Asking For It falls into the broader category of rape-revenge films, giving 1970s exploitation a modern-day renovation, aesthetically as well as tackling the issues of today. (To be fair, the underlying issues haven’t changed much over the decades, it’s just a new iteration of the same old shit.) This doesn’t aim for delicacy, preferring blunt knocks upside the head to in-depth analysis.
Joey (Kiersey Clemons, Hearts Beat Loud) lives an idyllic life in a small, idyllic town. All of that changes in one fell swoop when an acquaintance drugs and rapes her. This one action strips away her sense of safety, her sense of self, any happiness she had, and indelibly alters how she sees and interacts with the world. When she meets Regina (Alexandra Shipp, Tragedy Girls), she falls in with a group of women led by Sal (Radha Mitchell, Pitch Black) and Fala (Casey Camp-Horinek, Reservation Dogs), a kind of underground feminist militia bent on retribution. Their main target is a group of internet incels and men’s rights activists led by former pick-up artist-turned-alt-right-figurehead Mark Vanderhill (Ezra Miller, Justice League).
Asking For It does certain things well. It nails the depiction of the villains, capturing their pseudo-fascist imagery, chest-thumping alpha male rhetoric, and even Vanderhill’s evolution from internet scam artist to frothing male-supremacy dickbag. This all plays eerily true-to-life, uncomfortably so for anyone who spends much time on the internet. Is it over-the-top? Yes, but so is much of the real-life inspiration.
It also portrays Joey’s reaction to her assault, her near-instant transformation from happy-go-lucky young person to hollow, damaged, and angry. The film often employs a frenetic, rapid-fire editing approach—not to be too old-man-yells-at-cloud, but it feels very millennial—which has an up and down effect. It works best, however, in this instance, when the film dramatizes Joey’s post-assault, pre-girl-gang life. Shutting part of herself off, she’s numb, drifting blankly through her days, one the same as the next, never feeling anything, a flatness punctuated by flashes of rage and fears as the trauma violently breaks through. When the film uses a hyper-kinetic cutting strategy here, it’s jarring and disorienting, but to an effective end, whereas in other instances, the hyperactive editing winds up jarring and disorienting in a distracting, off-putting way.
While Asking For It visually portrays Joey’s mental state, most of why it succeeds is due to Clemons, once again proving to be one of the best actors of her generation. She’s lost and sad, outraged and eager for retribution, turning inward and lashing out; it’s a powerful, textured performance that encapsulates everything Joey endures. To be honest, most of where the film succeeds in a grander sense is because of Clemons and Shipp. Whereas Joey is wounded and unsure, Regina is the opposite, never hesitating or wavering for a moment from what needs to be done. She’s driven and confident, everything Joey wishes she could be, and Shipp hones her swagger to fine, cool-as-hell point.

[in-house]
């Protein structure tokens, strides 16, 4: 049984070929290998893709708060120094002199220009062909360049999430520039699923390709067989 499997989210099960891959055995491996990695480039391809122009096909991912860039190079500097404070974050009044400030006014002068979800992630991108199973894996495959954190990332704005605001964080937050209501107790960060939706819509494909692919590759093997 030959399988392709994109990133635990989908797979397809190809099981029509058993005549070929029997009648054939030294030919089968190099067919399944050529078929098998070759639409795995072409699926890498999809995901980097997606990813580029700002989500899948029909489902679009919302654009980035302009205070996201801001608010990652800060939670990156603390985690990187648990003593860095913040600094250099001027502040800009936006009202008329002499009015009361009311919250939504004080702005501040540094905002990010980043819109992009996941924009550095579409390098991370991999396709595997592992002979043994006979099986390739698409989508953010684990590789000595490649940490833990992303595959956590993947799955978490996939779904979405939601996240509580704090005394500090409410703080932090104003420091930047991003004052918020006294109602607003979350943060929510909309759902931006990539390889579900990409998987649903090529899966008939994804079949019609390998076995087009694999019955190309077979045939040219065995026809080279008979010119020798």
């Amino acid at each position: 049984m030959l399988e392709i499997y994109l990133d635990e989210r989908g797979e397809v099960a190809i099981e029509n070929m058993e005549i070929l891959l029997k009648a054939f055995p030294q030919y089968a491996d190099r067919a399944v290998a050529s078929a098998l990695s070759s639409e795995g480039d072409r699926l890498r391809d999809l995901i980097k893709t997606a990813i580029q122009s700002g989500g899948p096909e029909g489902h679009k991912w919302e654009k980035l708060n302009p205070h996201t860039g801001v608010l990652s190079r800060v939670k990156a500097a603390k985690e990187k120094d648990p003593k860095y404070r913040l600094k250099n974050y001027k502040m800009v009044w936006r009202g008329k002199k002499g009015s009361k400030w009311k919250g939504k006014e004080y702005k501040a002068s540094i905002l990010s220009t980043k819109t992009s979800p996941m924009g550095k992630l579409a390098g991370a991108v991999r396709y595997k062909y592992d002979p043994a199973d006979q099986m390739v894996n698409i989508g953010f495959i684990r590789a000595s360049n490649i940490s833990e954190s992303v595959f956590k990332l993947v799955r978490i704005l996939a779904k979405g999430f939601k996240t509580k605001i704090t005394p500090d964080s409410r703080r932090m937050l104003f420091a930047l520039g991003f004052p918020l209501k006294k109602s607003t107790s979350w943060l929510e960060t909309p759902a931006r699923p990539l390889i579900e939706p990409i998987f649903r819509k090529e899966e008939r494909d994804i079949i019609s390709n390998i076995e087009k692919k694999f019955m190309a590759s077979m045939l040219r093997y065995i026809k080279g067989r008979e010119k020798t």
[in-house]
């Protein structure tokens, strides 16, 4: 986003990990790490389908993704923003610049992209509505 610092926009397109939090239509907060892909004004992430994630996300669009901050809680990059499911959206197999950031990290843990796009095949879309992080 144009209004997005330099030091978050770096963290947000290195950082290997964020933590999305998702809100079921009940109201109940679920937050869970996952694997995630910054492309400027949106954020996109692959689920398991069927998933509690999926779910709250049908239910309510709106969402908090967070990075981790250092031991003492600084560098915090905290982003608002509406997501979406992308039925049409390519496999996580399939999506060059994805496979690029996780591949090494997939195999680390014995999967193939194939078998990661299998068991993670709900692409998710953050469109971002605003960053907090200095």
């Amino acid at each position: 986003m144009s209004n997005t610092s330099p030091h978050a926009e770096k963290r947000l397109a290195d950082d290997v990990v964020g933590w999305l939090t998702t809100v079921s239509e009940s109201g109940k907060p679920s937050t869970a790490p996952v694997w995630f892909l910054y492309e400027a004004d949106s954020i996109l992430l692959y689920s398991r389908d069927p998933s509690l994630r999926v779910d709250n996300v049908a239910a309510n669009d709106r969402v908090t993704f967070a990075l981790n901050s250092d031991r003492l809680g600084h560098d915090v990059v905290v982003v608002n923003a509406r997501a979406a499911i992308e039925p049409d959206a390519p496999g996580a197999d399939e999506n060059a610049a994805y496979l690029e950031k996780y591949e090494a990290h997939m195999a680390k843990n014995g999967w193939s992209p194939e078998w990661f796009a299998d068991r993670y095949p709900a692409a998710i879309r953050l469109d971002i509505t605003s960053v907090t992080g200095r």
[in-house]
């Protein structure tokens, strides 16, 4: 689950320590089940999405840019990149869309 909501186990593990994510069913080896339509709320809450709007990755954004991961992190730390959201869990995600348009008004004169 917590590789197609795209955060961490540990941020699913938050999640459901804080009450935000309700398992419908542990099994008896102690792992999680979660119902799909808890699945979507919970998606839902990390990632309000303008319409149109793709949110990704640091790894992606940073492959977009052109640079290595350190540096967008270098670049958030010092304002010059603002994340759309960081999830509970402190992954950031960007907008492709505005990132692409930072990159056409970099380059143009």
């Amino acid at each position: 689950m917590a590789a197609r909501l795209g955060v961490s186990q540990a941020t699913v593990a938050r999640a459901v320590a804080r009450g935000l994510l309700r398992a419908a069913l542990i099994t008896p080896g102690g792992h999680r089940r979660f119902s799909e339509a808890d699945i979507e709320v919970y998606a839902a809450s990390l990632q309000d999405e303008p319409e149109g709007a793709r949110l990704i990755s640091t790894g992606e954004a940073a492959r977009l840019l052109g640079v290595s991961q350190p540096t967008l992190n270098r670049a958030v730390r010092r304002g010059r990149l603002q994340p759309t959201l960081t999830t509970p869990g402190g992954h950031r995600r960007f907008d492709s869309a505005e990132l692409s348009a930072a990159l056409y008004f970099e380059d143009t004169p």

The rest of the cast does solid work, though many of the characters are left underdeveloped. Miller embodies the butt-hurt rage of an aggrieved man who exists solely in an internet echo chamber of YouTube videos and chat rooms, though the character never aims to be more than a caricature. His mirror image shows up in the form of Beatrice (Vanessa Hudgens, Spring Breakers), the opposite extreme, with nothing but brutal vengeance on her mind at all times, pushing further and further. Hudgens clearly relishes biting into this role, though as written, the part plays a single note. Luke Hemsworth shows up as a good-hearted sheriff who shares a past with Sal—he’s the “not all men” portion of the program—while David Patrick Kelly arrives as a finger-tentingly-evil small-town cop.
The plot scatters and makes choices that distract from the main narrative and thematic momentum. In the middle, the gang takes a side trip to teach some frat boys a lesson, there’s a human trafficking subplot that’s both underdeveloped and shoehorned-in, an attempt to create bigger stakes when what’s there is plenty. Not to mention an odd turn in a proto-Dickensian youth squat. O’Rourke clearly has a lot he wants to say and cover, but most of this plays like thrown-in filler that’s never developed or fleshed out enough to matter or leave much impression. In true exploitation fashion, it all builds to a big, violence confrontation that’s a grueling blast, but so much that comes before is jumbled and all over the place.
With Asking For It, O’Rourke clearly aims to synthesize a grindhouse style and approach with a progressive social conscience and righteous rage. Many of the films it cribs from do have feminist undertones, even if inadvertent at the time, or at least have those interpretations—there’s a lot of great writing on this subject from much smarter, more insightful people. But in this instance, while it works well in certain instances, it misses every possible mark in others. The result is a promising, intriguing, but wildly uneven movie, even if I do wish there was a national underground network of armed feminist avengers waging war on the patriarchy. If nothing else, Asking For It is a big swing, and I’d much rather see that every time than something safe, bland, and toothless. If nothing else, this marks an intriguing beginning for O’Rourke as a filmmaker. [Grade: B-]